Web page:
South Denver Psychotherapy: The Importance of Sleep, Diet, and Exercise: Part 2: Sleep.

There are those who have had a certain proclivity towards anxiety or depression from a very young age, and is something they must work with in their day to day—no matter how “good” things in their life may seem. In other cases, the effect of depression or anxiety can be more acute or situational.

Whatever the case may be—there are things one can do to mitigate the severity of the symptoms that may accompany these physiological imbalances. Of the many things one can do, sleep, diet and exercise are incredibly important in the balancing of mood.

This particular blog is part 2 of a 3-part series, and will focus on sleep.

The Benefits of Sleep

Modern day society does not properly validate the importance of sleep. Many people think of it as an unimportant nuisance that they must do, but will do as little as humanly possible, and say things like “I’ll sleep when I’m dead.”  

However, sleep is incredibly important to all functions of the mind, body, and spirit, not to mention emotional and mental well-being. When sleeping, amongst other things, your brain recharges, your cells repair themselves, and your body releases hormones that are necessary for daily functioning, including awareness, alertness, processing, and so much more.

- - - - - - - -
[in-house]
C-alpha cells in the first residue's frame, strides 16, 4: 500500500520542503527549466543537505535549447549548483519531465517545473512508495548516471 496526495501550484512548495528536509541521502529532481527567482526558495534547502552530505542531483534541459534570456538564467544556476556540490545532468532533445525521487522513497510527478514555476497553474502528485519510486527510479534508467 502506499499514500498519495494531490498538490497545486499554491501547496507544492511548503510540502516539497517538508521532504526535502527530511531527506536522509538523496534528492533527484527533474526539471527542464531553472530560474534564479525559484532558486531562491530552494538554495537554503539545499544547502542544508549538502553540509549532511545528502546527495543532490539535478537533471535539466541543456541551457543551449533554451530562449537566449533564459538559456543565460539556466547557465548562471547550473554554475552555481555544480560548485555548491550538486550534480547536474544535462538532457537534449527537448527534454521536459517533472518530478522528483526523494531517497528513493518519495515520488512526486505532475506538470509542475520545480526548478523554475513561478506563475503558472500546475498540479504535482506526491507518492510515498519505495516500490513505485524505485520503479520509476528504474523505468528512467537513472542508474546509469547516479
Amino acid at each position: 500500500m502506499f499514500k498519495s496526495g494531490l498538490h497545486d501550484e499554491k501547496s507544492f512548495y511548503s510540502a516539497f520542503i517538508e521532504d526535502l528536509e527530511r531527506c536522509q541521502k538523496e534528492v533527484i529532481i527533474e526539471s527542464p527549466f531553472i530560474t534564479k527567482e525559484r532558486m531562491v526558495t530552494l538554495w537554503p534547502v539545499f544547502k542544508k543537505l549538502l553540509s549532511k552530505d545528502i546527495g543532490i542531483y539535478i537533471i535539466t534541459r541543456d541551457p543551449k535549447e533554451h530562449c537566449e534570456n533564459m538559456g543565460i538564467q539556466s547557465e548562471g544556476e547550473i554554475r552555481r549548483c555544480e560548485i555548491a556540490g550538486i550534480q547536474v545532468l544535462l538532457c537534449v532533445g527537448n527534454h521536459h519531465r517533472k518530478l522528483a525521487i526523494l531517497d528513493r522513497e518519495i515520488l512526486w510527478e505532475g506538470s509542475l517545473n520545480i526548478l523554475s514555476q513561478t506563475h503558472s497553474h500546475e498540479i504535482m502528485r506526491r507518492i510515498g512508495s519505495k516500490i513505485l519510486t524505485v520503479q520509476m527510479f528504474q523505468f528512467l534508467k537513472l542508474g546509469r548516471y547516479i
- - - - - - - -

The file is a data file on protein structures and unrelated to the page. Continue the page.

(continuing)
Babies require 16 hour per day/night, ages 3-18 years require about 10 hours a night, and those who are age 19 to 55 still require 8 hours a night to experience truly good, deep sleep. It is only once people are over the age of 65 would a 6-hour night be “enough.”

So, keeping this in mind—if you are not getting a regular 8 hour night, you may be in major sleep deficit. You may feel foggy-brained, sluggish, irritable, and possibly anxious, stressed and/or depressed. People do not realize just how much sleep impacts their mood and ability to perceive life in a positive light.

That said—it may be that you wish you could get 8 hours, and suffer from sleep problems. In this case, you may need to do more regular exercise (see part 1 of this blog) in order to regulate your hormones and tire yourself out. Also, meditation before bed can be helpful in calming your mind and body. There are also vitamins, minerals, and herbal supplements that can help to regulate and encourage sleep.

As we have already mentioned in this mental health care blog, sleep is just one of many ways to work with balancing your mental health. There is no one action of self-care that will “solve” all of your problems—you can perfect your diet, increase your daily exercise, and be getting plenty of sleep—and still struggle immensely.

With that said—it may be that counseling is a support that may be needed in addition to these other elements of improved mind and body health. It may be that your problems and worries are making your mind run wild and is preventing you from getting a good night’s sleep.

And, if this is the case—South Denver Psychotherapy is here to support you.

South Denver Psychotherapy offers counseling for women, counseling for men, relationship communication issues, teen counseling services, and more. Call South Denver Psychotherapy today to schedule an appointment, or check out our website for more information.